QSI "hardwire" install on Generation 4 RS-3

R.J. DeBerg has a RS-3 that had a meltdown:

That is the output transistor for the on board 6 volt regulator.


The other side has a regulator IC.

Looks like the regulator took itself out. RJ put in a spare board he had, but nothing worked. Then he replaces the board on the chassis, with the socket, and the motor came back, but no lights.

Rather than trying to debug all of this, we decided to do a hardwire directly to the QSI and basically bypass this board, only reserving the smoke and lights switch if possible.

The on-board regulator appears to be 6 volts, and we tested all the lights and they all still worked and functioned.

This way of doing it will also allow you to run the motors without the 2 plugs J3 and J4 connected to the board in the shell. (For any of you that have an RS3 and worked on it, it's a real pain that you have to have the upper board plugged in to run the motors. This is because the track pickups go from the main board up to the board in the shell and then back to the motors, unplugging J3 disconnects the motors and track pickups and the battery connections.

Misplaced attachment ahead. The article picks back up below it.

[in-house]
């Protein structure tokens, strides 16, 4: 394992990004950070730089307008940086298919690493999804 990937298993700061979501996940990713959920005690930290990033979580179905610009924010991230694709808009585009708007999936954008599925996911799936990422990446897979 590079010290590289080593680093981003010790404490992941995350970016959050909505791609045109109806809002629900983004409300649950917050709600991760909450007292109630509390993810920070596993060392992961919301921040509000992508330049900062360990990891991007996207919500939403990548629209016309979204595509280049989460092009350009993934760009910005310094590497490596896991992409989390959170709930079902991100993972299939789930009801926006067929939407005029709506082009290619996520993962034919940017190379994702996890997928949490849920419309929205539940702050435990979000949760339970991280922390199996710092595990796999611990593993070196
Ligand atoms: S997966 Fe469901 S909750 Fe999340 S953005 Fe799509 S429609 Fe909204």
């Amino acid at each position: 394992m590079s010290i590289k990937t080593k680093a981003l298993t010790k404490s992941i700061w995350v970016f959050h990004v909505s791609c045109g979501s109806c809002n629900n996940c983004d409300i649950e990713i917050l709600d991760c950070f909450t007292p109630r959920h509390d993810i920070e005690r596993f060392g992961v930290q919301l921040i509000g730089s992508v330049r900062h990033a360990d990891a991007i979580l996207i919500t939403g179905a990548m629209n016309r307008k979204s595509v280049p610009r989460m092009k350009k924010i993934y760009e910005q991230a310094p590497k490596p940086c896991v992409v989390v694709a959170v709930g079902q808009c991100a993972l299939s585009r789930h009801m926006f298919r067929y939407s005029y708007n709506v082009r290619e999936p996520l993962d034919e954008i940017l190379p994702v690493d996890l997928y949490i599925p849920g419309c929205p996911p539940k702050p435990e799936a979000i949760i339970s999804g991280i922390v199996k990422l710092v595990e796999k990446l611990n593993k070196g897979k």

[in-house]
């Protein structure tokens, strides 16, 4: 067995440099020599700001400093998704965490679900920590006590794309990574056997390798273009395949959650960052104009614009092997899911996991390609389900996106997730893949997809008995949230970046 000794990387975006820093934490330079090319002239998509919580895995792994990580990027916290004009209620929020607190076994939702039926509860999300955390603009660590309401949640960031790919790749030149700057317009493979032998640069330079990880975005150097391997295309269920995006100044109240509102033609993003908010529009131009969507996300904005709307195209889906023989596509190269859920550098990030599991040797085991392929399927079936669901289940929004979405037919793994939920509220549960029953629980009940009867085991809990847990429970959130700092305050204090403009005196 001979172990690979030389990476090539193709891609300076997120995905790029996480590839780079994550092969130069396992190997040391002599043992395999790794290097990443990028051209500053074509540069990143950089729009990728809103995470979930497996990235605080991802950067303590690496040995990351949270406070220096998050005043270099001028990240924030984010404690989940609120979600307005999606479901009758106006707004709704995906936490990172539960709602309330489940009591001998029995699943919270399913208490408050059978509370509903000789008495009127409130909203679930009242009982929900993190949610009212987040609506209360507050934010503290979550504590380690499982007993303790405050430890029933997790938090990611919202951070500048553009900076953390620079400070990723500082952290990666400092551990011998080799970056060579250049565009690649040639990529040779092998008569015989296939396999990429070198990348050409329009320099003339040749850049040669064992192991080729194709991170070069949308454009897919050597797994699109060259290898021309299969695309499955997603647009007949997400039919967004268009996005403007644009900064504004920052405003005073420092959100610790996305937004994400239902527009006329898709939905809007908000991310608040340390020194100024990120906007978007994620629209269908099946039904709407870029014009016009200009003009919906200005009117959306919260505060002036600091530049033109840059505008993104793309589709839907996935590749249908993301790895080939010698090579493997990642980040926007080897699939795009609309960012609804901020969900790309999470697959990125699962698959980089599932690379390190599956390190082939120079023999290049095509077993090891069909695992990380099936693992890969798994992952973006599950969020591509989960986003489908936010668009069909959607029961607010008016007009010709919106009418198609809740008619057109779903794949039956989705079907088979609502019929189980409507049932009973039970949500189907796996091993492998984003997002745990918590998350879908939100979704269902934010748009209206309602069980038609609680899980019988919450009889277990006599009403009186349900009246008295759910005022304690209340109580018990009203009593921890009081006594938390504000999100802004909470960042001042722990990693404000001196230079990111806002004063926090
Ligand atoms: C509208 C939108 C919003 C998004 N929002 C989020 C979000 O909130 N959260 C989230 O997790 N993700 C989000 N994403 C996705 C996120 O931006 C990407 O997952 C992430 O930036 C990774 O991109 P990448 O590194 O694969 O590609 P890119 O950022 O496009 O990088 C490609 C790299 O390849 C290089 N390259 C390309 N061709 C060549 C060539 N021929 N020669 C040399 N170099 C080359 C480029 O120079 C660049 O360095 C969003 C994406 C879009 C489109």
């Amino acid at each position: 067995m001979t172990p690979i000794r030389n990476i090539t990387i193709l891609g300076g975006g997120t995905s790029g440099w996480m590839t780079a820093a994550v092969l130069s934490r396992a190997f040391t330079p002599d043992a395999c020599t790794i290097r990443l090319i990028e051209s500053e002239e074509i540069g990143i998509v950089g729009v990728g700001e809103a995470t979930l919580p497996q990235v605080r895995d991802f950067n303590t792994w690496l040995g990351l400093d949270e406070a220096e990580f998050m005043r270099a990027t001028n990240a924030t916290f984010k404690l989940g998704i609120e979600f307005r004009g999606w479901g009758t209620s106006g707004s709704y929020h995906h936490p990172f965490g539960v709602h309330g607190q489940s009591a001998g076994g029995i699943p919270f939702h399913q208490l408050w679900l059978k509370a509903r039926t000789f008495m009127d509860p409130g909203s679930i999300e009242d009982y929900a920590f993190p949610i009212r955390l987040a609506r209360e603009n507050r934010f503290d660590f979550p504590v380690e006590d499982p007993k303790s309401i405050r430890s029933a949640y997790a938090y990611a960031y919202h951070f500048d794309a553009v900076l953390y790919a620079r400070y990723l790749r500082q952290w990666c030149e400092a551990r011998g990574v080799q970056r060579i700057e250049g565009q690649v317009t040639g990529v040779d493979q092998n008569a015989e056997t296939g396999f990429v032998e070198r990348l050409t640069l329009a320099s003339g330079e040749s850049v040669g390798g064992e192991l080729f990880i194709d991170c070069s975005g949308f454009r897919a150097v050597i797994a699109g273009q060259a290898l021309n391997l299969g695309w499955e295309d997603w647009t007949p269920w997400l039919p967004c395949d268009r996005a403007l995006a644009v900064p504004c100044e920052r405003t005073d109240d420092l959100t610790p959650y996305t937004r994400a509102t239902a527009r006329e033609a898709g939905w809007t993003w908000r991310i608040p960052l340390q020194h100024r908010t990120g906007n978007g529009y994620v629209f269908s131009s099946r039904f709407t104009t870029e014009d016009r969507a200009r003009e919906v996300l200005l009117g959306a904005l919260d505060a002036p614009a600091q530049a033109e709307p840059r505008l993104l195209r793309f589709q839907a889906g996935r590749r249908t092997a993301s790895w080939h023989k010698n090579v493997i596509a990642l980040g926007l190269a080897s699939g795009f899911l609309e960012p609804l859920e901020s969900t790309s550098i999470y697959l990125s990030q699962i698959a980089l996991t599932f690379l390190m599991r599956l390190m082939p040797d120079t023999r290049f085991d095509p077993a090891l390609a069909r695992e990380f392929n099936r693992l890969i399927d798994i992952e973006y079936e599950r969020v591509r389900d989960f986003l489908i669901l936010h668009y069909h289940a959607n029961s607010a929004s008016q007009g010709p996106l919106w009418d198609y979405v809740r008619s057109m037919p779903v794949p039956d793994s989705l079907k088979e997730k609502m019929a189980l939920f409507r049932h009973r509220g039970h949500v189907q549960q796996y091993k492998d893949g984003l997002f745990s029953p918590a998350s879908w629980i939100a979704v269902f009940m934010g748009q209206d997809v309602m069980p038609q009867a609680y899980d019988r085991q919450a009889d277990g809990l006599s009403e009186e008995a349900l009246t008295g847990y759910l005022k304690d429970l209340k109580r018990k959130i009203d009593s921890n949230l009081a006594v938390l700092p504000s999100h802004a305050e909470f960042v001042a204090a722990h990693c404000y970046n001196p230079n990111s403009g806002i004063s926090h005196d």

First steps, find and isolate motor and track pickups

We used an ohmmeter to verify the connections on the "main board" below.

Note:

  • J1 is on the left, 12 pins, pin 1 at the bottom, this is the "main connector" for the QSI, most everything is here.
  • J2 is on the right, 10 pins, pin at the bottom, this is the "optional connector" and Aristo rarely uses it, but if they do, they typically put the speaker on pins 1 & 2
  • J3 is the white 7 pin connector on the upper right, it has most of the power connections, it goes to the board in the shell
  • J4 is below J3, 5 pins, and it has the headlights, common and speaker connections.

So the first step I recommend in any hardwire installation is to isolate and verify the track pickups and motor leads.